Department of Aging and Geriatric Research,University of Florida, Gainesville
Independence DayOur office will be closed Monday, July 4th in observance of American Independence Day. We will reopen at regular business hours on Tuesday, July 5th.
Effect of Structured Physical Activity on Prevention of Major Mobility Disability in Older Adults The LIFE Study Randomized Clinical Trial
- Published on June 18, 2014
Importance: In older adults reduced mobility is common and is an independent risk factor for morbidity, hospitalization, disability, and mortality. Limited evidence suggests that physical activity may help prevent mobility disability; however, there are no definitive clinical trials examining whether physical activity prevents or delays mobility disability.
Objective: To test the hypothesis that a long-term structured physical activity program is more effective than a health education program (also referred to as a successful aging program) in reducing the risk of major mobility disability.
Design, Setting, and Participants: The Lifestyle Interventions and Independence for Elders (LIFE) study was a multicenter, randomized trial that enrolled participants between February 2010 and December 2011, who participated for an average of 2.6 years. Follow-up ended in December 2013. Outcome assessors were blinded to the intervention assignment. Participants were recruited from urban, suburban, and rural communities at 8 centers throughout the United States. We randomized a volunteer sample of 1635 sedentary men and women aged 70 to 89 years who had physical limitations, defined as a score on the Short Physical Performance Battery of 9 or below, but were able to walk 400 m.
Interventions: Participants were randomized to a structured, moderate-intensity physical activity program (n = 818) conducted in a center (twice/wk) and at home (3-4 times/wk) that included aerobic, resistance, and flexibility training activities or to a health education program (n = 817) consisting of workshops on topics relevant to older adults and upper extremity stretching exercises.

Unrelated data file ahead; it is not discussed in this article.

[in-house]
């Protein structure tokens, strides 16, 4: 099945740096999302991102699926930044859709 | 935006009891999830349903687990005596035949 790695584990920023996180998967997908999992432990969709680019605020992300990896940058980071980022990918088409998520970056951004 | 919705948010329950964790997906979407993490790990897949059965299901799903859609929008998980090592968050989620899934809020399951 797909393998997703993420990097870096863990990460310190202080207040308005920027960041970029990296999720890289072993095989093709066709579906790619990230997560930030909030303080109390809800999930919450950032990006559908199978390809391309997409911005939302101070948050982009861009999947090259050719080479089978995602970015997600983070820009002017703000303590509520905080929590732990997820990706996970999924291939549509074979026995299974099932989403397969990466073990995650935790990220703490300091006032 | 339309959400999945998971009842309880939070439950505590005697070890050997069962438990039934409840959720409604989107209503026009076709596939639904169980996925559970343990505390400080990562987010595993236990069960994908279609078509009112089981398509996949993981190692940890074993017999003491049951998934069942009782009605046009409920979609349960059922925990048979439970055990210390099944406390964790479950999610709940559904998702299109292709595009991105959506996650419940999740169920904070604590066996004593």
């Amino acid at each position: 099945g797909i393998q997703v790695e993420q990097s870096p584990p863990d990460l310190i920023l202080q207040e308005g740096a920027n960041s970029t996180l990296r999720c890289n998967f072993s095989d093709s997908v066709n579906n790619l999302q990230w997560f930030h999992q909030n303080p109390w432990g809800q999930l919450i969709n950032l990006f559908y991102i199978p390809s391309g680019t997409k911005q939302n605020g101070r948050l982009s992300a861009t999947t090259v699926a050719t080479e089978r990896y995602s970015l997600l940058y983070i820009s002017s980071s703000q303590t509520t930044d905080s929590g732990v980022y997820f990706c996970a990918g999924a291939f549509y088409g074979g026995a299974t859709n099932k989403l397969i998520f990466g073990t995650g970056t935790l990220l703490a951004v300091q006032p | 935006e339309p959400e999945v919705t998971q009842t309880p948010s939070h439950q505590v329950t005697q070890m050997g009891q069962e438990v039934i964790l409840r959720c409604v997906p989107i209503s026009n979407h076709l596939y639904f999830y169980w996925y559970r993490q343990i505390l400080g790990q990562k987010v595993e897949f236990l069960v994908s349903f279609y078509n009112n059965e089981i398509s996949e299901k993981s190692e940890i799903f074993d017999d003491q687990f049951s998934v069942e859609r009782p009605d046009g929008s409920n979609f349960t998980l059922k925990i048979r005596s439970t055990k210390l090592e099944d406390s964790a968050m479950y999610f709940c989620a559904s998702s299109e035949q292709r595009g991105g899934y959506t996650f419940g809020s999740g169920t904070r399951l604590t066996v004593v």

Main Outcomes and Measures: The primary outcome was major mobility disability objectively defined by loss of ability to walk 400 m.
Results: Incident major mobility disability occurred in 30.1% (246 participants) of the physical activity group and 35.5% (290 participants) of the health education group (hazard ratio [HR], 0.82 [95% CI, 0.69-0.98], P = .03).Persistent mobility disability was experienced by 120 participants (14.7%) in the physical activity group and 162 participants (19.8%) in the health education group (HR, 0.72 [95% CI, 0.57-0.91]; P = .006). Serious adverse events were reported by 404 participants (49.4%) in the physical activity group and 373 participants (45.7%) in the health education group (risk ratio, 1.08 [95% CI, 0.98-1.20]).
Conclusions and Relevance: A structured, moderate-intensity physical activity program compared with a health education program reduced major mobility disability over 2.6 years among older adults at risk for disability. These findings suggest mobility benefit from such a program in vulnerable older adults.
Trial Registration: clinicaltrials.gov Identifier: NCT01072500
- Marco Pahor, MD 1
- Jack M. Guralnik, MD, PHD 1,2
- Walter T. Ambrosius, PhD 3
- Steven Blair, PED 4
- Denise E. Bonds, MD 5
- Timothy S. Church, MD, PhD, MPH 6
- Mark A. Espeland, PhD 3
- Roger A. Fielding, PhD 7
- Thomas M. Gill, MD 8
- Erik J. Groessl, PhD 9,10
- Abby C. King, PhD 11
- Stephen B. Kritchevsky, PhD 3
- Todd M. Manini, PhD 1
- Mary M. McDermott, MD 12
- Michael E. Miller, PhD 3
- Anne B. Newman, MD, MPH 13
- W. Jack Rejeski, PhD 3
- Kaycee M. Sink, MD, MAS 3
- Jeff D. Williamson, MD, MHS 3
Department of Epidemiology and Public Health, University of Maryland School of Medicine, Baltimore
Department of Internal Medicine, Wake Forest University and School of Medicine, Winston-Salem, North Carolina
Department of Exercise Science, Arnold School of Public Health, University of South Carolina, Columbia
Division of Cardiac Sciences, National Heart, Lung, and Blood Institute, Bethesda, Maryland
Department of Preventative Medicine, Pennington Biomedical Research Center, Louisiana
Jean Mayer United States Department of Agriculture Human Nutrition Research Center on Aging, Tufts University, Boston, Massachusetts
Department of Internal Medicine, Yale School of Medicine, New Haven, Connecticut
Veterans Affairs San Diego Healthcare System, San Diego, California
Department of Family and Preventive Medicine, University of California, San Diego, San Diego
Department of Health Research and Policy and Department of Medicine, Stanford University, School of Medicine, Stanford, California
Department of Medicine and Preventive Medicine, Northwestern University Feinberg School of Medicine, Chicago, Illinois
Department of Epidemiology, Graduate School of Public Health, University of Pittsburgh, Pittsburgh, Pennsylvania